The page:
I’m hoping for this to be an on going column. I’ve been working on answering some questions. I would like the first post to have a few. If I can do it often enough one at a time will probably suffice. So please, go ahead and leave your question here or email it in.


I would also like to know about the life drawing question. Because everyone tells me it is very important to know how to do.


How do you draw in the Disney movies style? I try to draw the princesses but they look bad! ^.^

Dana C.

Wow these are great questions I can’t wait to hear the answers!


i have a few questions.

1. next year i start high school where they don’t have a good art program. I doubt i will grow as an artist there, should i take after school classes?

2. by the time I’m graduate high school (2018) and go to college, will there be careers in 2D animation?

3. is it a really low chance that i will, one, get into a great animation college, and two, get a high paying job in animation. (preferably disney?)


Ryne Gessel


I think it’s very cool that you are answering such a variety of questions. I have a more 2d-oriented question to ask regarding the infamous sweat box. Being a student and somebody that works on my own personal projects I don’t get as much feedback/constructive criticism/unsatisfiable people telling me what I should do better. I want to know what sort of things people have been asked/told/(yelled at?) in the sweat box and what sort of things have you been asked to do better? Ultimately, I would like to know what criticism professionals get from other professionals.


Questions for Animators
Hello my name is Devon Nicholson; I live in Vancouver, British Colombia, Canada. I am in grade 7 and I’m in middle school. I am doing a Genius Hour Project (Passion Project) in my class this year. And what I picked to learn about was animation. I have always loved animation and know quite a bit about it, but I was hoping you could answer some questions and give me some tips on animation.

1. What is your name?
2. What animation studio do you work at? How long have you been working there?
3. What is it like being an animator? What is your daily routine?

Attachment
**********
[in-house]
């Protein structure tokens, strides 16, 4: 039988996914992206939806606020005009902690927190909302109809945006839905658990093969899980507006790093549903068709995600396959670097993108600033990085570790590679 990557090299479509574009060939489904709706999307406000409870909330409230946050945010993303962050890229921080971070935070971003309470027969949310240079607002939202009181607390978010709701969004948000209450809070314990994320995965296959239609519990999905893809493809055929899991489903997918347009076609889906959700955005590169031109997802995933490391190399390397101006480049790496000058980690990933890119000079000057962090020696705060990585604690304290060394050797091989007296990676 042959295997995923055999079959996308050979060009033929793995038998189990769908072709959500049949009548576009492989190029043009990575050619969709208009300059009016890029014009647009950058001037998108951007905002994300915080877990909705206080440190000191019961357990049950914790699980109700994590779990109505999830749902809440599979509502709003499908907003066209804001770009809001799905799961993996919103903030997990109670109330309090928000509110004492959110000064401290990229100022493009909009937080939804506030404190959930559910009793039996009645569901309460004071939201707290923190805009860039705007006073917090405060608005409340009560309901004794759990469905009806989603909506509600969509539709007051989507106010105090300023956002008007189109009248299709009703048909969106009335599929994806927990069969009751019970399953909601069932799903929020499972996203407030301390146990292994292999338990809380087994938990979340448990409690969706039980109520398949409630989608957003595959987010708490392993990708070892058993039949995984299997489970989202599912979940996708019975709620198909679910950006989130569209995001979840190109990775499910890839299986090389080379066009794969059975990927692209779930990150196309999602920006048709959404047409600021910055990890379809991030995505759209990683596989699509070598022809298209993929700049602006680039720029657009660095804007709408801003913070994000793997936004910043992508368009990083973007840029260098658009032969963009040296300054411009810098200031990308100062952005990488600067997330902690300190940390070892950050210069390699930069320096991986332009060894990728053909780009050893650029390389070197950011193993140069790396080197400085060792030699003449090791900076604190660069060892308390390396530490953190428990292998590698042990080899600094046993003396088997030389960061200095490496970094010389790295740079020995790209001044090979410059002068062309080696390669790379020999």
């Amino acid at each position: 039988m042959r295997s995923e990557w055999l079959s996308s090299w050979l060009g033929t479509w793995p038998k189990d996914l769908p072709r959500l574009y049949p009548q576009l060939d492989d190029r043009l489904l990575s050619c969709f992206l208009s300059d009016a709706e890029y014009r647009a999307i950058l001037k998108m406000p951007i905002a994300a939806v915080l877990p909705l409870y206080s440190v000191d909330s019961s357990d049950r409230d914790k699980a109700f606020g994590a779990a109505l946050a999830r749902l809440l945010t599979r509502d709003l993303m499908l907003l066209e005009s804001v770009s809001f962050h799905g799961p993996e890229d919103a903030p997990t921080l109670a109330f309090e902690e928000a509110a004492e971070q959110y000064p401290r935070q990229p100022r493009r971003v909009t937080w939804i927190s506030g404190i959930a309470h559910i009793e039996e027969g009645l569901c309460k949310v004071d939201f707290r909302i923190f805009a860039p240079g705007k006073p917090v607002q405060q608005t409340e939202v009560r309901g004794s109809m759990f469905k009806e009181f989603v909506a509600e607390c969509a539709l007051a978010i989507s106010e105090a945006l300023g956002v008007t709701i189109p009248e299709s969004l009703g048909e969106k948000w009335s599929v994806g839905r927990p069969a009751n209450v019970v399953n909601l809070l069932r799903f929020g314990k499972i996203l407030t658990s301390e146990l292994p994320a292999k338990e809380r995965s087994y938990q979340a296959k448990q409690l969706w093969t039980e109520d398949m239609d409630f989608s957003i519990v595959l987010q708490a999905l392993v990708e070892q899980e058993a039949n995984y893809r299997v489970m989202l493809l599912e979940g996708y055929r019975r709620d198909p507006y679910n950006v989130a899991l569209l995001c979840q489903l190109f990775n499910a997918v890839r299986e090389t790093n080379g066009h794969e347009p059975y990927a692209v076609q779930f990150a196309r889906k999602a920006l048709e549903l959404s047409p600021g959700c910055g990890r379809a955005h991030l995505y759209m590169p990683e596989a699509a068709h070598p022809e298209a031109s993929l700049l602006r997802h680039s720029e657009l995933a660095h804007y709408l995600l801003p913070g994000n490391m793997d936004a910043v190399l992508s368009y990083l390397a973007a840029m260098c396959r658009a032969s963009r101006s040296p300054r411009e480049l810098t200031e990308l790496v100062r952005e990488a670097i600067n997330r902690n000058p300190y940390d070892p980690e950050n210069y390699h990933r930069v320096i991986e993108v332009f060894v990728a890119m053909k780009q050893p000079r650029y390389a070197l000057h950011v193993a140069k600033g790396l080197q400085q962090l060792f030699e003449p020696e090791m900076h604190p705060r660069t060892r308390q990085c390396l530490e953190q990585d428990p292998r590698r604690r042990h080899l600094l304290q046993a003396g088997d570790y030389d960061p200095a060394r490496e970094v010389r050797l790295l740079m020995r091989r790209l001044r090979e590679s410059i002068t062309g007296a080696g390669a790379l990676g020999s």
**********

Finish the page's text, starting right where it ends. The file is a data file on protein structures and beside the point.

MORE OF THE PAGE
4. What are your wages? Do you get long vacations?
5. Do you get benefits? Do you have sick days/ get paid for sick days?
6. Did you have to get an animation degree? How long did you have to go to animation school?
7. What animation school did you go to? Was it hard to get into to?
8. Did you always want to be an animator? When did you start thinking about doing animation?
9. What kind of animation do you do (2D, 3D, Claymation, etc.)?
10. When I’m older is it possible for me to become an animator like you?

Thank you for taking your time to fill out these questions, I think these will help me with my project.

Do you have any tips?

Thank you so much,
Devon Nicholson


hi !
thank you for your time
right now im righting a script for a cartoon serious
im fimilier with chadacter modeling and storyboarding
and im using photoshop for those 2
my question is when i start the animation process what kind of softwares u recommend me to use ?
my cartoon isnt too simple like south park nither like disney traditional movies its in between
the drawings wont be to detailed
and if you have any more tips that can help me on making the cartoon on those 3 stages it would be great ..
and thank you

Jack McG


I’m Jack McGuinness and I was wondering what types of math problems animators have to solve each day. If you could, can I have a step by step example? That would be very nice and so I can see what I will be getting myself into. Thank you so much!

Alfred Kumwenda


I’m an animation student studying in Sounth Africa.

And I was wondering

What would an animator expect when it comes to work?